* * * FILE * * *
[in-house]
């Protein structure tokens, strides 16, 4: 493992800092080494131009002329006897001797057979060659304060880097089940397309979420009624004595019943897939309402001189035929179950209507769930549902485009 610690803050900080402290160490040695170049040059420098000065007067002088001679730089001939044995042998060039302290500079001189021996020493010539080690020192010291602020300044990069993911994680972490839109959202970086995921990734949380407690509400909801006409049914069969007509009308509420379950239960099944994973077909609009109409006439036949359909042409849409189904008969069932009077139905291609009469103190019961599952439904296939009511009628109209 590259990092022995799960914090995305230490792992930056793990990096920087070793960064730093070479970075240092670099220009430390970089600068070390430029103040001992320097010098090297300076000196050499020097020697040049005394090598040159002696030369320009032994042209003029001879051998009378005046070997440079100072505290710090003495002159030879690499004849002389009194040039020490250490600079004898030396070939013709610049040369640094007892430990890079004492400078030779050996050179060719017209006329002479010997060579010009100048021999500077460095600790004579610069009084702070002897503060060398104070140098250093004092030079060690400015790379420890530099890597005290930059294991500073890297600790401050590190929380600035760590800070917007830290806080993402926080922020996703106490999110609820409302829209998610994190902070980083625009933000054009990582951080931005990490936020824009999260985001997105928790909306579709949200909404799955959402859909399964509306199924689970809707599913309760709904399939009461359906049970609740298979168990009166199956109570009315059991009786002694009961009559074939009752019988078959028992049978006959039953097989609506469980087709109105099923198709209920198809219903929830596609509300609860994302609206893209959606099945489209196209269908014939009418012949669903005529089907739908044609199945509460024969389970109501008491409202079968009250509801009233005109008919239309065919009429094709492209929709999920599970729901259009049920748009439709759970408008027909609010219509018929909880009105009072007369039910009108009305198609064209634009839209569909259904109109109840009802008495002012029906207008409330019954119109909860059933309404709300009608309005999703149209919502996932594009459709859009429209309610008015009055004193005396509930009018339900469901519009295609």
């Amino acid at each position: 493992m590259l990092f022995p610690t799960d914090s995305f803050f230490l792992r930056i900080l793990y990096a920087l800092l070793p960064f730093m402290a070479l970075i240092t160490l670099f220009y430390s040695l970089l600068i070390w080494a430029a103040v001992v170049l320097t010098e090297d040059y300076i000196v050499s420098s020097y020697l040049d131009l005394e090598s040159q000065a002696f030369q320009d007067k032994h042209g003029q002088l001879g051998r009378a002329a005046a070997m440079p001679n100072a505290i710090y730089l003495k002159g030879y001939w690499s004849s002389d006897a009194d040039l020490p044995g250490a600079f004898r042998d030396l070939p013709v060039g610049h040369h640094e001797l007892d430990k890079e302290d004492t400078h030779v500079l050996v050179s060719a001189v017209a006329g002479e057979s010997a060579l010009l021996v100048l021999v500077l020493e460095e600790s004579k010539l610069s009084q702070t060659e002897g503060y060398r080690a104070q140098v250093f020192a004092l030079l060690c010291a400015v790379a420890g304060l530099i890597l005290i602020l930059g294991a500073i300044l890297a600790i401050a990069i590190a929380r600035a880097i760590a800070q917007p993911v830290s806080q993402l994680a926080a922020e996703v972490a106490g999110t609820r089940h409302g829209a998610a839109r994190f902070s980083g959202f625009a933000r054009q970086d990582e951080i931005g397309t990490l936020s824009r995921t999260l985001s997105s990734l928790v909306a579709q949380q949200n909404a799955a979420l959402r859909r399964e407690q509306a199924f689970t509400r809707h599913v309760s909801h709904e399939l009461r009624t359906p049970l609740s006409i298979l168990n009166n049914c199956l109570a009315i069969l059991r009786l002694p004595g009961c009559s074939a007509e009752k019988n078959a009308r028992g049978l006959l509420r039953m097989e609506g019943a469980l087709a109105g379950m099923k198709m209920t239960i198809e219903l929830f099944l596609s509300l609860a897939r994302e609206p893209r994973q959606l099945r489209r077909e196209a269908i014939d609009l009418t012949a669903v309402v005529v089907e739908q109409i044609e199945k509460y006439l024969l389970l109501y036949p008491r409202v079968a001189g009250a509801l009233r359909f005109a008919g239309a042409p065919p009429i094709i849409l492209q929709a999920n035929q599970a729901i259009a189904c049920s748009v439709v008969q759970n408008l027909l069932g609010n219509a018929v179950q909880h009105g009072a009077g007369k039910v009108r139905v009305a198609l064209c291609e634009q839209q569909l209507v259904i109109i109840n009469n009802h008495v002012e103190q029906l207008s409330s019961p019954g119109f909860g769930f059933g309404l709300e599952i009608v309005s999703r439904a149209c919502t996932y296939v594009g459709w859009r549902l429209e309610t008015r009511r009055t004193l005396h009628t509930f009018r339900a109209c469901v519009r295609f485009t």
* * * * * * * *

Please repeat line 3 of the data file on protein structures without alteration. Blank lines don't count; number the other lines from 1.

């Amino acid at each position: 493992m590259l990092f022995p610690t799960d914090s995305f803050f230490l792992r930056i900080l793990y990096a920087l800092l070793p960064f730093m402290a070479l970075i240092t160490l670099f220009y430390s040695l970089l600068i070390w080494a430029a103040v001992v170049l320097t010098e090297d040059y300076i000196v050499s420098s020097y020697l040049d131009l005394e090598s040159q000065a002696f030369q320009d007067k032994h042209g003029q002088l001879g051998r009378a002329a005046a070997m440079p001679n100072a505290i710090y730089l003495k002159g030879y001939w690499s004849s002389d006897a009194d040039l020490p044995g250490a600079f004898r042998d030396l070939p013709v060039g610049h040369h640094e001797l007892d430990k890079e302290d004492t400078h030779v500079l050996v050179s060719a001189v017209a006329g002479e057979s010997a060579l010009l021996v100048l021999v500077l020493e460095e600790s004579k010539l610069s009084q702070t060659e002897g503060y060398r080690a104070q140098v250093f020192a004092l030079l060690c010291a400015v790379a420890g304060l530099i890597l005290i602020l930059g294991a500073i300044l890297a600790i401050a990069i590190a929380r600035a880097i760590a800070q917007p993911v830290s806080q993402l994680a926080a922020e996703v972490a106490g999110t609820r089940h409302g829209a998610a839109r994190f902070s980083g959202f625009a933000r054009q970086d990582e951080i931005g397309t990490l936020s824009r995921t999260l985001s997105s990734l928790v909306a579709q949380q949200n909404a799955a979420l959402r859909r399964e407690q509306a199924f689970t509400r809707h599913v309760s909801h709904e399939l009461r009624t359906p049970l609740s006409i298979l168990n009166n049914c199956l109570a009315i069969l059991r009786l002694p004595g009961c009559s074939a007509e009752k019988n078959a009308r028992g049978l006959l509420r039953m097989e609506g019943a469980l087709a109105g379950m099923k198709m209920t239960i198809e219903l929830f099944l596609s509300l609860a897939r994302e609206p893209r994973q959606l099945r489209r077909e196209a269908i014939d609009l009418t012949a669903v309402v005529v089907e739908q109409i044609e199945k509460y006439l024969l389970l109501y036949p008491r409202v079968a001189g009250a509801l009233r359909f005109a008919g239309a042409p065919p009429i094709i849409l492209q929709a999920n035929q599970a729901i259009a189904c049920s748009v439709v008969q759970n408008l027909l069932g609010n219509a018929v179950q909880h009105g009072a009077g007369k039910v009108r139905v009305a198609l064209c291609e634009q839209q569909l209507v259904i109109i109840n009469n009802h008495v002012e103190q029906l207008s409330s019961p019954g119109f909860g769930f059933g309404l709300e599952i009608v309005s999703r439904a149209c919502t996932y296939v594009g459709w859009r549902l429209e309610t008015r009511r009055t004193l005396h009628t509930f009018r339900a109209c469901v519009r295609f485009t």